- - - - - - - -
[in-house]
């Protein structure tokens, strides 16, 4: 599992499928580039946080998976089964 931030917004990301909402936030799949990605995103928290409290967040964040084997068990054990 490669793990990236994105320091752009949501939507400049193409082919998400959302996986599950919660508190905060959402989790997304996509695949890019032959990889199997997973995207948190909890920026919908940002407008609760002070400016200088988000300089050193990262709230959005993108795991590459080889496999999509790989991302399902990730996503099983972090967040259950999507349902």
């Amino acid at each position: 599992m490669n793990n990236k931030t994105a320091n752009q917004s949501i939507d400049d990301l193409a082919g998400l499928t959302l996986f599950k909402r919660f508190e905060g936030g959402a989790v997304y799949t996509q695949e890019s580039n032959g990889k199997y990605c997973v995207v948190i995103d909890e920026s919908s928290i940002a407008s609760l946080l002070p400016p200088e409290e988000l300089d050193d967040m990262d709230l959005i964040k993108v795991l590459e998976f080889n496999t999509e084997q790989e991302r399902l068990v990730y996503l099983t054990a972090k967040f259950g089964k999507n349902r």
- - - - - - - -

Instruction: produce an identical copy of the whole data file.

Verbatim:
[in-house]
């Protein structure tokens, strides 16, 4: 599992499928580039946080998976089964 931030917004990301909402936030799949990605995103928290409290967040964040084997068990054990 490669793990990236994105320091752009949501939507400049193409082919998400959302996986599950919660508190905060959402989790997304996509695949890019032959990889199997997973995207948190909890920026919908940002407008609760002070400016200088988000300089050193990262709230959005993108795991590459080889496999999509790989991302399902990730996503099983972090967040259950999507349902």
């Amino acid at each position: 599992m490669n793990n990236k931030t994105a320091n752009q917004s949501i939507d400049d990301l193409a082919g998400l499928t959302l996986f599950k909402r919660f508190e905060g936030g959402a989790v997304y799949t996509q695949e890019s580039n032959g990889k199997y990605c997973v995207v948190i995103d909890e920026s919908s928290i940002a407008s609760l946080l002070p400016p200088e409290e988000l300089d050193d967040m990262d709230l959005i964040k993108v795991l590459e998976f080889n496999t999509e084997q790989e991302r399902l068990v990730y996503l099983t054990a972090k967040f259950g089964k999507n349902r």